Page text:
I grew up in the 80s and 90s, the heydays of Jane Fonda workout videos and fat free snacks. My mother taught aerobics in shiny leotards and had a strict no treat policy in our house. We were (and still are) products of a diet culture that pervades society and is hell-bent on convincing women that we are not good enough just the way we are, and that powerful thinking kept me locked in a cycle of disordered eating and self loathing for most of my life.
It wasn’t until I had a baby, specifically a daughter, that I really took a good look at that thinking and realized how damaging it was. I remember looking at Ella when she couldn’t have been more than two or three, dancing around and looking at herself in the mirror, smiling. She was in love with her body, her moves, convinced that every inch of her was awesome. And I realized that I must have felt that way too, once. There must have been a time when I looked in the mirror and just thought, “Damn, I look good,” but I couldn’t remember it- not as an adult, a teenager, or even a little girl. I thought about how sad it was that one day society would convince her to stop smiling when she saw her own image reflected back at her just as it had convinced me.
I didn’t want that for her. So I made it my mission to never speak negatively about my body or my looks in front of her. We talked about eating healthy to fuel our bodies well, not to restrict calories. We talked about exercising as a way to be strong and to destress, not as punishment or to reach some physical ideal. My daughter is nine now, and I feel confident that my efforts have paid off. She is strong and healthy, and I have never heard her speak about her body in any way other than to show me that she has finally mastered a split or to show off her arm muscles. I have convinced her that her body is absolutely wonderful just the way it is.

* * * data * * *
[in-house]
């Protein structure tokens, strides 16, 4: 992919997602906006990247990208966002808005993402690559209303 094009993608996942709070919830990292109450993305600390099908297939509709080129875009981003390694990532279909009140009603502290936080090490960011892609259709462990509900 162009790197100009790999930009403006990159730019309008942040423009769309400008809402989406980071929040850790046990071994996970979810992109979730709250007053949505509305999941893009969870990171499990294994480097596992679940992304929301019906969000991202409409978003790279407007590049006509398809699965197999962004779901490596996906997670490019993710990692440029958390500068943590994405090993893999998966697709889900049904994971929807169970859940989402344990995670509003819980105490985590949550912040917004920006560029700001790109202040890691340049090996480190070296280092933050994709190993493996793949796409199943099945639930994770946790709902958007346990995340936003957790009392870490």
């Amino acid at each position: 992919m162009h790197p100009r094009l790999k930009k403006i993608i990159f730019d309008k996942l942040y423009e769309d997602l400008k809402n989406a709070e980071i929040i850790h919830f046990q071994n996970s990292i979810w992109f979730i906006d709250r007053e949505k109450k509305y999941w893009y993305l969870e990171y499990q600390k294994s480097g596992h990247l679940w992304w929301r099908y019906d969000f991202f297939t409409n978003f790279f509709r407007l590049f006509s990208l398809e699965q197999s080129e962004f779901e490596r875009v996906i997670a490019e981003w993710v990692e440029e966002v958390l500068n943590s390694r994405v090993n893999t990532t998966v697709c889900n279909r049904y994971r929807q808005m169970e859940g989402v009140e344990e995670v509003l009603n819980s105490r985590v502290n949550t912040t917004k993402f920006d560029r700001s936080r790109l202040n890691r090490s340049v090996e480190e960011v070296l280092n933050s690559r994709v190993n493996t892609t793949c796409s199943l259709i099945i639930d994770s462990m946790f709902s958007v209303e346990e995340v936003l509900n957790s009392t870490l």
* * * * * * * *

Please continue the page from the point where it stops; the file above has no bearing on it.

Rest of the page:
Too bad I still haven’t done that for myself.
Because for all my efforts to present myself as someone who sees my body as strong, and valuable, and beautiful, I never actually took the time to believe it.
When I stand in front of the mirror, I don’t grimace or ridicule myself…outloud. But I still think it, and the mind is a powerful thing.
I’ve been talking about this with some girlfriends recently, about the idea of positive self talk to transform our thinking. I’ve always been a little skeptical of it. If I stand in front of the mirror and tell myself something I don’t actually believe, can saying it enough times convince me that it is true? Countless studies show that there are real benefits to positive self talk and to eliminating negative self talk in the workplace, in sports, and in regular life. As I said, the mind is a powerful thing. The research says that I am wrong, and I hope that it’s true because I’m going to give it my best shot.
So, while I’ve never been a big fan of New Year’s resolutions, I am making one this year. I’m making a plan to push out the negative thoughts and replace them with positive ones: about my body, my intelligence, my capabilities, my worth. I realize now that it is not enough to teach my girls that they are enough. I want them to be the happiest versions of themselves possible, and I want that for myself, too.